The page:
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Old Gold & Black

Old Gold & Black

Scott Kull: The new Director of Athletics
Abigail Taylor, Contributing Writer • April 16, 2024

Stronger Together

Stronger+Together

Finding unity in the North and South American feminist movements

There’s a new documentary on Netflix called Feminists: What Were They Thinking? that is based on a collection of photographs by Cynthia MacAdams from the 1970’s. Many of the subjects were shown their photo and commented on who they were and how they liked the photo “back then,” plus who they are now and how they have grown or changed ideologically and personally. Other footage includes brief interviews and interactions with women at the Women’s March on March 8, 2018.   

 

As a female with my own research project on the role of art in the (South American) feminist movement, watching this documentary practically constituted as research. It follows the same concept: how did and does an artist’s work influence the perception of women and impact the feminist movement? I, however, am focusing on multiple artists. I am not comparing the “then and now” of the same “population sample,” and my research is taking place in a culture known for its stereotypical machismo.   

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Listening to the experiences of the women featured in the documentary and the goals of artists I have met so far, it’s clear that the North and South American feminist movements have been and remain very distinct from one another. Director Johanna Demetrakas described her experience with sexism: growing up in the fifties and sixties meant not only second class citizenship legally, but 2nd class human being-ship: not invited to the party of medicine, art, law, education, science, religion, except maybe as the secretary. Second-wave feminism in America was a demand for professional recognition, a rebellion against the homemaker and a liberation of the female body.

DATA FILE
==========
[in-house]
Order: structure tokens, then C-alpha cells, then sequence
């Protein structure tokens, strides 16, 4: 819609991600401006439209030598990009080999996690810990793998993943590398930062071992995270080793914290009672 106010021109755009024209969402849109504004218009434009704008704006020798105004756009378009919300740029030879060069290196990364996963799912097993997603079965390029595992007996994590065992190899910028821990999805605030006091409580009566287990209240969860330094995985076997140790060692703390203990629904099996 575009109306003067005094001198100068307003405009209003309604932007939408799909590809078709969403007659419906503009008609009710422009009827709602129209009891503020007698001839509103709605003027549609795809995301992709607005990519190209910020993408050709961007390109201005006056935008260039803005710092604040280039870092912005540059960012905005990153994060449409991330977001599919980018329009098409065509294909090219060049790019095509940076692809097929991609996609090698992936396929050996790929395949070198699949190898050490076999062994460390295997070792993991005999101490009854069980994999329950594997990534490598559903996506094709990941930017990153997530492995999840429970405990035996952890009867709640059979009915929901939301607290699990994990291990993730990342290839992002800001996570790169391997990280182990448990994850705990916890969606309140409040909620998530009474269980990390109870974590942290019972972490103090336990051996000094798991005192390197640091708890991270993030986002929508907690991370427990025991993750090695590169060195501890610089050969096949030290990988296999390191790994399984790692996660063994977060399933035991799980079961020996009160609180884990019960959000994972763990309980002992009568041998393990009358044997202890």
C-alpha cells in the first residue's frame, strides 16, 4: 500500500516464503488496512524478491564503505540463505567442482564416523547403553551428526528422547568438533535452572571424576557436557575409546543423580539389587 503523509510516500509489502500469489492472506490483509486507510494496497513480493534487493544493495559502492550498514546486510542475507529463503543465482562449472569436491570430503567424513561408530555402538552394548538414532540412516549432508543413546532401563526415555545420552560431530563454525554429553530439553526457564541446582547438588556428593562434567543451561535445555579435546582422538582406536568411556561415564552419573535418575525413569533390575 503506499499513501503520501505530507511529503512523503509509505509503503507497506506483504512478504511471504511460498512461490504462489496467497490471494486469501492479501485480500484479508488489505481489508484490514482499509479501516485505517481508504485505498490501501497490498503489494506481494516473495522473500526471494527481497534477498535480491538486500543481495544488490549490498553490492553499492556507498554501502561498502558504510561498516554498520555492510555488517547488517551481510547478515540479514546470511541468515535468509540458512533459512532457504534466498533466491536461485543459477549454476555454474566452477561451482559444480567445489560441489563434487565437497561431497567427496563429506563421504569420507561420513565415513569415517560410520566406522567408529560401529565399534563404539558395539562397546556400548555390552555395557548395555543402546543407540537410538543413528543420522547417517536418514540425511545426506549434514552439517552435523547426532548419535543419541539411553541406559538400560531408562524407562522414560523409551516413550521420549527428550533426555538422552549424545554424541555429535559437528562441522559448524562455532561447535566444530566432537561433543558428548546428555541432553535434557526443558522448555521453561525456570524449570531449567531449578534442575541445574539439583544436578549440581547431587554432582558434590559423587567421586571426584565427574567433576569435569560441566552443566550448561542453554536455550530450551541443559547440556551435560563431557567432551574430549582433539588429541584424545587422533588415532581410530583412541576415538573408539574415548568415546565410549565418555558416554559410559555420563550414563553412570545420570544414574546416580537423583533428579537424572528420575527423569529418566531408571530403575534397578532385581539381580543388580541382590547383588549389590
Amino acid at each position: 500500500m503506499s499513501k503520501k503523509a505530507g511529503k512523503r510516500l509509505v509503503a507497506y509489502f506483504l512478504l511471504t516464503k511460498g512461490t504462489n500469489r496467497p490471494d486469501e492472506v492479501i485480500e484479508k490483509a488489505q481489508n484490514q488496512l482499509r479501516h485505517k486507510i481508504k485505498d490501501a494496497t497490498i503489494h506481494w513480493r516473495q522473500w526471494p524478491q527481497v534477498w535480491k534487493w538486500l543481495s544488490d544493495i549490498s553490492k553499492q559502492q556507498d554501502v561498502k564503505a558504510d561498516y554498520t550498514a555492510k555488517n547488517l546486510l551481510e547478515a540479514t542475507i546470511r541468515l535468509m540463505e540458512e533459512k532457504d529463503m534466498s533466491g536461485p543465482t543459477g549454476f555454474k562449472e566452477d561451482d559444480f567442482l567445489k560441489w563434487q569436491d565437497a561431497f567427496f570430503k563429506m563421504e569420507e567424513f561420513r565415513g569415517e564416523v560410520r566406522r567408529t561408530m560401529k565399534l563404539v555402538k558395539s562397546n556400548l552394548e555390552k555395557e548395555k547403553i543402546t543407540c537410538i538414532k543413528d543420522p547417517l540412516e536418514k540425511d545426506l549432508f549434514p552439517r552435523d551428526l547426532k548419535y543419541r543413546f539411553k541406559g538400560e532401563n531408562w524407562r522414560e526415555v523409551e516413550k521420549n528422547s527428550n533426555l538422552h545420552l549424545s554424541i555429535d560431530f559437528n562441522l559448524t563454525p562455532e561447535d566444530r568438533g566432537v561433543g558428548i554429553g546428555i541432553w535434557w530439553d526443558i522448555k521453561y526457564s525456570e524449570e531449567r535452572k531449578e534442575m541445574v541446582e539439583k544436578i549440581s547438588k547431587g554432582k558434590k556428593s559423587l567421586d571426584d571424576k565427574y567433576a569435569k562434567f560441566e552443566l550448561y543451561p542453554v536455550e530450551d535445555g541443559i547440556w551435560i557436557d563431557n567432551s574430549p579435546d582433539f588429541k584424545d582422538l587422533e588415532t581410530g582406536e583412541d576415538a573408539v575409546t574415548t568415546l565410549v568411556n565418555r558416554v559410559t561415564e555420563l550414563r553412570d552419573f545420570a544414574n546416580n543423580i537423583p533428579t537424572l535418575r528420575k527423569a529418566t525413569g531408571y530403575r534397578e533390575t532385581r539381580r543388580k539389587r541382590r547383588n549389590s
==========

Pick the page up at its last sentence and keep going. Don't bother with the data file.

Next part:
In South America, feminists today are literally fighting for their lives. Women are protesting “femicides,” or the murder of women by men in the streets and in homes, which often go unpunished and unrecognized by society and the state. In many countries, they are seeking the right to abortion, which American women have (for now). Chile passed a law this year that banned unsolicited whistling and “cat-calling” in the streets. It is 2018 and men are just now held responsible by law for harassment. Shockingly, the same goes for the United States in 2018: it’s 2018 and we still haven’t had a female president—ironically, Chile has. This is machismo; it doesn’t make sense, there’s no pattern or blanket-statement to address what it is, and it looks different in each nation, and even in each social class.  

 

I recently interviewed artist Danae Ale, a graphic designer from Santiago, Chile. Twenty-two years old, Ale admits that only recently did she become aware of the challenges against her as a woman in a male-dominated, heavily religious society. Ale explained the sudden “awakening” and how she has tried to teach her family about the feminist values that contradict how her parents and sisters once perceived “the way life is supposed to go when you’re a guy or a girl.”  She recognizes her family’s wealthy status and how that advantage influences her feminist principles; Ale is more concerned with machismo in her professional space and once collaborated with Genias, “a community for women who work.” The organization supports women who are setting up their businesses, looking for new job options or seeking inspiration for their ideas, and promotes the idea that they all have in common the desire to enjoy what they do and feel motivated each day. In her print for Genias, Ale included a typographic slogan, Juntas Más Fuertes, or “Stronger Together.” The graphic design and phrase reflect “the feminine power and the advantage of uniting ourselves.” 

 

Ale is an anomaly to the other women I have interviewed and whose work more directly confronts the violence against women, the call for basic rights, and the treatment of women as sexual objects either in popular imagery or in the streets. Her goals as an artist are similar to many objectives of feminists in America whose concerns are, generally speaking, related to equality in the workplace. None of this is to say, however, that American women don’t experience violence rooted in sexism or are not fighting to change the perception and representation of the female body. While feminism may at first appear different in North and South America, it seems that many of the objectives overlap and that we could learn from each other’s progress and failures.  

 

Moral of the story: women (and men) are simply stronger together.

CAPTION: Street artist Estefania “Stgi” Leighton works on her mural for the Urban Art Festival in Santiago, Chile.  Her design depicts two women in a colorful embrace, as the theme of the festival promoted intercultural relations, and she wanted to emphasize the importance of women supporting each other. (Photo by Lydia Estes) 

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